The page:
Apostle Lodge, by Paul Mendelson.
One of these buildings is Apostle Lodge, an architect-designed house near a popular beach in the city; it has been for sale for years with no takers, for opinion is that it is spectacularly ugly and, now that a woman’s defiled body has been found in its lounge there is zero chance that it will ever be sold. To make de Vries’s job even harder, there is no crime scene evidence; whoever perpetrated the crime was meticulous in leaving no trace of themselves, and it is only by doggedly trawling through recent killings from other districts that de Vries’s staff uncovers evidence of murders that are distressingly similar: there is a serial killer at work.
The public of Capetown is not ready to absorb such horror: a few days before a huge bomb has blown a delivery van apart in one of the busiest tourist thoroughfares of the city; there are at least eleven deaths and more expected amongst the fourteen others who are fighting for their lives – add to that the crippling drought that has struck the entire coastal region, threatening to wipe out livelihoods, industries and in some cases, life itself. No. Capetown cannot take another blow, and Vaughn de Vries and his team are under extreme pressure from his latest bosses to get results – and present a good image to the Press, one of whom seems to have inside information about the crimes – and him – that could only have come from his department. Who is the leak? Unthinkably, some of the inside information could also have come from the killer himself.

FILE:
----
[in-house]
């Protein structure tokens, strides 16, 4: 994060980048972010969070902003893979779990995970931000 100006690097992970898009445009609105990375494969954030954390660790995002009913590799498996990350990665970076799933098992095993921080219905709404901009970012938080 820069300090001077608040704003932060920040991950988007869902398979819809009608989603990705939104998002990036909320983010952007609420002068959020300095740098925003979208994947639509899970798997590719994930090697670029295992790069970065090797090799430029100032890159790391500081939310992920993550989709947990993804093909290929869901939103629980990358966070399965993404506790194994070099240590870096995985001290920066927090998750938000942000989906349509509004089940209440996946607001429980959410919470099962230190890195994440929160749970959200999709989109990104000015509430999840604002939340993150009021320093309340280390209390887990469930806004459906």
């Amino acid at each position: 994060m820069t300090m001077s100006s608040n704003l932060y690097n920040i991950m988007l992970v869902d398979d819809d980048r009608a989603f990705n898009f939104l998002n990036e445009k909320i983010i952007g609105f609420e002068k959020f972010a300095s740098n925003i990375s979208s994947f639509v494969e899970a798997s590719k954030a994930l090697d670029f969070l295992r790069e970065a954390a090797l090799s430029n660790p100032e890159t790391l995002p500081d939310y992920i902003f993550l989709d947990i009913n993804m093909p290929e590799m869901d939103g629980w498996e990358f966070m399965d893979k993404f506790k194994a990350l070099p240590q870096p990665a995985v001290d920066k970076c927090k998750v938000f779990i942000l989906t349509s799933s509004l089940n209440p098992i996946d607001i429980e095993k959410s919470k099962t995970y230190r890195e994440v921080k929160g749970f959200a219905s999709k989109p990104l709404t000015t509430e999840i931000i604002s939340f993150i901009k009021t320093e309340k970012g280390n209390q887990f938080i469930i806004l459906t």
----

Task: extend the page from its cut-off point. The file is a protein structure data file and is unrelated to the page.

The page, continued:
Paul Mendelson has crafted with great skill another unputdownable thriller, a roller-coaster ride set against a backdrop of racism, greed and corruption: signalling that change for the better has yet to occur in the Rainbow Nation – as proclaimed by one black policeman who states baldly that de Vries and his team only investigate ‘white’ murders – until a politically driven plot to conceal a heinous crime by the government to boost its popularity comes to light, proving that no part of the Rainbow Nation is spared in this stark account of today’s South Africa. SIX STARS